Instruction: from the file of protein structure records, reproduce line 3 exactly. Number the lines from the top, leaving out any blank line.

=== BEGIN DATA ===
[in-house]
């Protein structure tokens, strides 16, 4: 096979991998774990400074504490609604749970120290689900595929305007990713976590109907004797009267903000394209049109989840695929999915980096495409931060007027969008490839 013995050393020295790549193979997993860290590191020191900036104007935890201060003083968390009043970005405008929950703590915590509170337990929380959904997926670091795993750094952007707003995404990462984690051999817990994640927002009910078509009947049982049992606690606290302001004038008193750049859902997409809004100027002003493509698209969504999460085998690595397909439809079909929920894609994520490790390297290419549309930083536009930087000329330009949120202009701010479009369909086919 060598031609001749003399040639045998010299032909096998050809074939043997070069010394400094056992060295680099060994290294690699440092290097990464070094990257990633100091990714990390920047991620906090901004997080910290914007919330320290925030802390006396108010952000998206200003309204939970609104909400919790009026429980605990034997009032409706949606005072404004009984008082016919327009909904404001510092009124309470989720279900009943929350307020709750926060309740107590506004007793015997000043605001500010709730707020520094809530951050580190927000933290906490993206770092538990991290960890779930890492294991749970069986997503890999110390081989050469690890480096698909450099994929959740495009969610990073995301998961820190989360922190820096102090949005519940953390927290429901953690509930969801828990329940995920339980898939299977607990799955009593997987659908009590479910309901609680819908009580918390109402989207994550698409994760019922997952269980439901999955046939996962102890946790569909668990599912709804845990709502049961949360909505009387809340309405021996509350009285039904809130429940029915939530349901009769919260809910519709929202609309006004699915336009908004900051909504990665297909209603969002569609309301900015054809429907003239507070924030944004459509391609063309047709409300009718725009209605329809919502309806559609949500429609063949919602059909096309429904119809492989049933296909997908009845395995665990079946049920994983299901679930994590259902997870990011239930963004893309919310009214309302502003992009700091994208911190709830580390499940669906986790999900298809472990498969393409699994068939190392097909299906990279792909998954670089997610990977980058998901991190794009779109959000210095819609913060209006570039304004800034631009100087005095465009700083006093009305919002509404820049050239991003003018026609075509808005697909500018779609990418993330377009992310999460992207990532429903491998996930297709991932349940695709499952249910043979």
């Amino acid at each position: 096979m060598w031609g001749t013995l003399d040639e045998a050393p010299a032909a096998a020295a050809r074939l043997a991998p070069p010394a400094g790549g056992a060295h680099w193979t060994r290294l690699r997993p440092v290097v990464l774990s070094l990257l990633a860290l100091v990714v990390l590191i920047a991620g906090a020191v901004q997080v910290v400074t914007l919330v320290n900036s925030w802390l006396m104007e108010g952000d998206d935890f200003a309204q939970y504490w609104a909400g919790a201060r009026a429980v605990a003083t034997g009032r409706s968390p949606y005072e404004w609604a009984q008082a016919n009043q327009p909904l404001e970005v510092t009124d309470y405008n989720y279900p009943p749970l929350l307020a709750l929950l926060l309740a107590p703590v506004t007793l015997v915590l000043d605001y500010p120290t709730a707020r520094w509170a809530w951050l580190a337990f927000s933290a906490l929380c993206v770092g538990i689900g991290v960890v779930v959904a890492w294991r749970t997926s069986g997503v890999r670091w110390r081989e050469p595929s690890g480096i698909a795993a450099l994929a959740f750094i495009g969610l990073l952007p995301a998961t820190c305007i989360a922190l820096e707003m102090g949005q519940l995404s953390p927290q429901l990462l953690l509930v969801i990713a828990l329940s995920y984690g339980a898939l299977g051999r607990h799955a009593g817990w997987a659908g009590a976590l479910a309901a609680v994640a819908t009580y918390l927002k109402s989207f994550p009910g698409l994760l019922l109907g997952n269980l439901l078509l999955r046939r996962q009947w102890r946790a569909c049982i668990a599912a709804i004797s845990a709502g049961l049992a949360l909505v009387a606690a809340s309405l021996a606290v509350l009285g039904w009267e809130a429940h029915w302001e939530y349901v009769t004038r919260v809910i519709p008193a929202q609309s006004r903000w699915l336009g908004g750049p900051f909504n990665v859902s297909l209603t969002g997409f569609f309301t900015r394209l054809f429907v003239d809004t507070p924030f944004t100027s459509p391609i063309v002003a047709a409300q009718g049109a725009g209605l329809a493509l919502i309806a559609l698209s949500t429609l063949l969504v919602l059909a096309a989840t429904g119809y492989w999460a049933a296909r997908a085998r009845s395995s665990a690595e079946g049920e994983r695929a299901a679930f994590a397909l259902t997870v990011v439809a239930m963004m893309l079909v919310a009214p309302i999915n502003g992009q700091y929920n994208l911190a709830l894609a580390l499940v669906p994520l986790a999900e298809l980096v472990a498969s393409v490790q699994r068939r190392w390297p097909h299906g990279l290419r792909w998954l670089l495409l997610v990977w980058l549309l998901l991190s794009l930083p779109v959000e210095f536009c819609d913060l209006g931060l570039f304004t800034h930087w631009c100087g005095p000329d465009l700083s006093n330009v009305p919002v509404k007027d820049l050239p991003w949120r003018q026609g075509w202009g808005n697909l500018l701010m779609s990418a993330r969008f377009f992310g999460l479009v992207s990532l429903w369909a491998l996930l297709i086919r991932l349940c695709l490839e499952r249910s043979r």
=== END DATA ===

């Amino acid at each position: 096979m060598w031609g001749t013995l003399d040639e045998a050393p010299a032909a096998a020295a050809r074939l043997a991998p070069p010394a400094g790549g056992a060295h680099w193979t060994r290294l690699r997993p440092v290097v990464l774990s070094l990257l990633a860290l100091v990714v990390l590191i920047a991620g906090a020191v901004q997080v910290v400074t914007l919330v320290n900036s925030w802390l006396m104007e108010g952000d998206d935890f200003a309204q939970y504490w609104a909400g919790a201060r009026a429980v605990a003083t034997g009032r409706s968390p949606y005072e404004w609604a009984q008082a016919n009043q327009p909904l404001e970005v510092t009124d309470y405008n989720y279900p009943p749970l929350l307020a709750l929950l926060l309740a107590p703590v506004t007793l015997v915590l000043d605001y500010p120290t709730a707020r520094w509170a809530w951050l580190a337990f927000s933290a906490l929380c993206v770092g538990i689900g991290v960890v779930v959904a890492w294991r749970t997926s069986g997503v890999r670091w110390r081989e050469p595929s690890g480096i698909a795993a450099l994929a959740f750094i495009g969610l990073l952007p995301a998961t820190c305007i989360a922190l820096e707003m102090g949005q519940l995404s953390p927290q429901l990462l953690l509930v969801i990713a828990l329940s995920y984690g339980a898939l299977g051999r607990h799955a009593g817990w997987a659908g009590a976590l479910a309901a609680v994640a819908t009580y918390l927002k109402s989207f994550p009910g698409l994760l019922l109907g997952n269980l439901l078509l999955r046939r996962q009947w102890r946790a569909c049982i668990a599912a709804i004797s845990a709502g049961l049992a949360l909505v009387a606690a809340s309405l021996a606290v509350l009285g039904w009267e809130a429940h029915w302001e939530y349901v009769t004038r919260v809910i519709p008193a929202q609309s006004r903000w699915l336009g908004g750049p900051f909504n990665v859902s297909l209603t969002g997409f569609f309301t900015r394209l054809f429907v003239d809004t507070p924030f944004t100027s459509p391609i063309v002003a047709a409300q009718g049109a725009g209605l329809a493509l919502i309806a559609l698209s949500t429609l063949l969504v919602l059909a096309a989840t429904g119809y492989w999460a049933a296909r997908a085998r009845s395995s665990a690595e079946g049920e994983r695929a299901a679930f994590a397909l259902t997870v990011v439809a239930m963004m893309l079909v919310a009214p309302i999915n502003g992009q700091y929920n994208l911190a709830l894609a580390l499940v669906p994520l986790a999900e298809l980096v472990a498969s393409v490790q699994r068939r190392w390297p097909h299906g990279l290419r792909w998954l670089l495409l997610v990977w980058l549309l998901l991190s794009l930083p779109v959000e210095f536009c819609d913060l209006g931060l570039f304004t800034h930087w631009c100087g005095p000329d465009l700083s006093n330009v009305p919002v509404k007027d820049l050239p991003w949120r003018q026609g075509w202009g808005n697909l500018l701010m779609s990418a993330r969008f377009f992310g999460l479009v992207s990532l429903w369909a491998l996930l297709i086919r991932l349940c695709l490839e499952r249910s043979r």